# Logarithmic Differentiation

Taking logarithms and applying the Laws of Logarithms can simplify the differentiation of complex functions. This is called Logarithmic Differentiation.

Before beginning our discussion, let's review the Laws of Logarithms.

LAWS OF LOGARITHMS:

If x and y are positive numbers, then

Law 1:

Law 2:

Law 3: If $lo{g}_{a}\left({x}^{r}\right)=rlo{g}_{a}x$

Let's look at some examples:

To work these examples requires the use of various differentiation rules. If you are not familiar with a rule go to the associated topic for a review.

$y=\frac{\sqrt[3]{{x}^{2}+3}}{{\left(x-1\right)}^{4}}$
 Step 1: Take the natural log of both sides of the equation and use the law of logarithms to simplify. Take ln of both sides. ${\mathrm{ln}}y={\mathrm{ln}}\frac{\sqrt[3]{{x}^{2}+3}}{{\left(x-1\right)}^{4}}$ Apply Laws of Logarithms. Step 2: Differentiate implicitly. To differentiate the two terms on the right-hand side, apply the Chain Rule $\frac{\partial }{\partial x}\mathrm{ln}y=\frac{\partial }{\partial x}\frac{1}{3}\mathrm{ln}\left({x}^{2}+3\right)-\frac{\partial }{\partial x}4\mathrm{ln}\left(x-1\right)$ Step 3: Solve for $\frac{\partial y}{\partial x}$. Multiply both sides by y. Step 4: Substitute for y. $y=\frac{\sqrt[3]{{x}^{2}+3}}{{\left(x-1\right)}^{4}}$
Example 1:      $y={\left(3x\right)}^{\sqrt{x}}$
 Step 1: Take the natural log of both sides of the equation and use the law of logarithms to simplify. ${\mathrm{ln}}y={\mathrm{ln}}{\left(3x\right)}^{\sqrt{x}}$ Take ln Apply Law 1 of Logarithms Step 2: Differentiate implicitly. Apply the Product & Chain Rules to the right hand side. Step 3: Solve for $\frac{\partial y}{\partial x}$ and simplify. Multiply both sides by y. $\frac{\partial y}{\partial x}=y\left[\frac{1}{\sqrt{x}}+\frac{\mathrm{ln}3x}{2\sqrt{x}}\right]$ Step 4: Substitute for y. $y={\left(3x\right)}^{\sqrt{x}}$ $\frac{\partial y}{\partial x}=\left[{\left(3x\right)}^{\sqrt{x}}\right]\left[\frac{2+\mathrm{ln}3x}{2\sqrt{x}}\right]$
Example 2:      $y={e}^{\left(5{x}^{2}-x+4\right)}$
 Step 1: Take the natural log of both sides of the equation and use the law of logarithms to simplify. Remember that . ${\mathrm{ln}}y={\mathrm{ln}}{e}^{\left(5{x}^{2}-x+4\right)}$ Take ln ${\mathrm{ln}}y=\left(5{x}^{2}-x+4\right)$ Step 2: Differentiate implicitly. $\frac{\partial }{\partial x}\mathrm{ln}y=\frac{\partial }{\partial x}\left(5{x}^{2}-x+4\right)$ Step 3: Solve for $\frac{\partial y}{\partial x}$. Multiply both sides by y. $\frac{\partial y}{\partial x}=y\left(10x-1\right)$ Step 4: Substitute for y. $y={e}^{\left(5{x}^{2}-x+4\right)}$ $\frac{\partial y}{\partial x}=\left[{e}^{\left(5{x}^{2}-x+4\right)}\right]\left(10x-1\right)$ This function can also be solved explicitly using the chain rule. Step 1: Identify the inner function and rewrite the outer function replacing the inner function by the variable u. g = 5x2 - x + 4     Inner Function u = 5x2 - x + 4 f = eu     Outer Function Step 2: Take the derivative of both functions. Derivative of f = eu $\frac{d}{dx}{e}^{u}$      Original eu          Nat. Exp. Rule ${e}^{u}$ __________________________ Derivative of g = 5x2 - x + 4 $\frac{d}{dx}5{x}^{2}-x+4$ Original $\frac{d}{dx}5{x}^{2}-\frac{d}{dx}x+\frac{d}{dx}4$    Sum/Diff Rule $5\frac{d}{dx}{x}^{2}-\frac{d}{dx}x+\frac{d}{dx}4$    Constant Multiple 5(2x) - 1 + 0 Power & Constant $10x-1$ Step 3: Substitute the derivatives and the original expression for the variable u into the Chain Rule and simplify. $\left(f\circ g\right)\left(x\right)={f}^{\prime }\left(g\left(x\right)\right)·g\prime \left(x\right)$ ${e}^{u}\left(10x-1\right)$ Chain Rule ${e}^{\left(5{x}^{2}-x+4\right)}\left(10x-1\right)$  Substitute for u ${e}^{\left(5{x}^{2}-x+4\right)}\left(10x-1\right)$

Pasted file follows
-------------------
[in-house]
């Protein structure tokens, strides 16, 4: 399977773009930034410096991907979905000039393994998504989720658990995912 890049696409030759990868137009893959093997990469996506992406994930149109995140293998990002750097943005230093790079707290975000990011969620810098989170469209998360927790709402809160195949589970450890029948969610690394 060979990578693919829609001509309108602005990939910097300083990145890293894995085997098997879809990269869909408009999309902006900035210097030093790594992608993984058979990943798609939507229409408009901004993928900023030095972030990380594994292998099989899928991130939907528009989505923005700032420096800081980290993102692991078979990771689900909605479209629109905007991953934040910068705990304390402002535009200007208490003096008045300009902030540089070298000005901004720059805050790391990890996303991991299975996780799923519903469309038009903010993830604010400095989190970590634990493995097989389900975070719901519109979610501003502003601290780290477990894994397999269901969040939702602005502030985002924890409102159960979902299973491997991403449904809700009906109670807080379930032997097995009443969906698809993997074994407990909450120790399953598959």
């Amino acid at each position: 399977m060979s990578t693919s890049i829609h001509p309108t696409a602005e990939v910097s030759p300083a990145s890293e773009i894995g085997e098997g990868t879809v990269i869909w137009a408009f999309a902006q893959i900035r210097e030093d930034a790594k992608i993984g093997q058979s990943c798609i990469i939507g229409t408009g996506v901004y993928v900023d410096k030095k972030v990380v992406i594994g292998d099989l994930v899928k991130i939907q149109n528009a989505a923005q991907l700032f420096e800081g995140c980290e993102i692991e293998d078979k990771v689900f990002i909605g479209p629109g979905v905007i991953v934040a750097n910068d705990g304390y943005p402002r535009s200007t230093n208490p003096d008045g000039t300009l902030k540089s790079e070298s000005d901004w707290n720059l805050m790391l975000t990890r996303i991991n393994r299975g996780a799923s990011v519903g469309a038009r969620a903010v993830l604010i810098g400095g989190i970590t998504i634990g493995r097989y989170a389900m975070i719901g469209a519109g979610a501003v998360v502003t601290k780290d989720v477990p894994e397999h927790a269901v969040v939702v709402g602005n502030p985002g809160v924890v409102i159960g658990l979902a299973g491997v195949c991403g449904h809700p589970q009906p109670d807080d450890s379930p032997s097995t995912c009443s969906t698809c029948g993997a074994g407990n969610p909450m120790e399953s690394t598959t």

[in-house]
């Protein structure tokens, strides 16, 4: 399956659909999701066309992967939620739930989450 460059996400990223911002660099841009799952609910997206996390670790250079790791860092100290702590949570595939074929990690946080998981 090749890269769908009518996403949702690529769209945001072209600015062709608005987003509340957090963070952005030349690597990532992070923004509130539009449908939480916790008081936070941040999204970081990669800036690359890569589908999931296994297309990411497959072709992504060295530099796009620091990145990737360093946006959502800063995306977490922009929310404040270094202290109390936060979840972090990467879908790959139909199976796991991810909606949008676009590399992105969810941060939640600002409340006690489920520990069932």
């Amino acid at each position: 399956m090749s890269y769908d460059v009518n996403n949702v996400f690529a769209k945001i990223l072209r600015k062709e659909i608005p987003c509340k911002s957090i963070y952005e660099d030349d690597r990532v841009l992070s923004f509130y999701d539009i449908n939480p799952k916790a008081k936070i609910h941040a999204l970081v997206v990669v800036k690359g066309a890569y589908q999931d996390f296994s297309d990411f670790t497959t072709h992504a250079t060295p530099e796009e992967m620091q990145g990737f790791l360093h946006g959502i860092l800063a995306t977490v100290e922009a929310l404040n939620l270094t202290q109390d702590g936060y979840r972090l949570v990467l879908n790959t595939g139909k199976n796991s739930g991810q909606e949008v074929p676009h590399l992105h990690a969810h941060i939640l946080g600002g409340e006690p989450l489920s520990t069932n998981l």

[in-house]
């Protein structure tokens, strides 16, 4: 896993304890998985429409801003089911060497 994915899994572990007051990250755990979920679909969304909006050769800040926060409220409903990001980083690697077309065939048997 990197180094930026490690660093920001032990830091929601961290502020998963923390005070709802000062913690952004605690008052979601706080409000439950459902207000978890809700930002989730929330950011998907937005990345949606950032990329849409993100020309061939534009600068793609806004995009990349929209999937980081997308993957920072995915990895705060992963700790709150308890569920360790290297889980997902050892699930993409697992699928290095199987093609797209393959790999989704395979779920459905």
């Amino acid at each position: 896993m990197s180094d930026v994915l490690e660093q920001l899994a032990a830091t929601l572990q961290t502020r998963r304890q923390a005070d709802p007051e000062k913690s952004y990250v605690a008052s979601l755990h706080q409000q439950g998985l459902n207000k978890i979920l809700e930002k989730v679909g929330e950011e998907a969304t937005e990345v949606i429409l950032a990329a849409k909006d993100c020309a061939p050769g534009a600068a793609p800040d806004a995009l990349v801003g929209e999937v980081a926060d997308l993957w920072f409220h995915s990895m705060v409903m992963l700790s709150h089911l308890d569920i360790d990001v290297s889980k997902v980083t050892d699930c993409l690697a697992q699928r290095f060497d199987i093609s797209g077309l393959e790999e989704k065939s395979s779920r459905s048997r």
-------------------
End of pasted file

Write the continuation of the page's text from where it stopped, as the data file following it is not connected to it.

Related Links: Math algebra Implicit Differentiation Combination of Functions Calculus Topics

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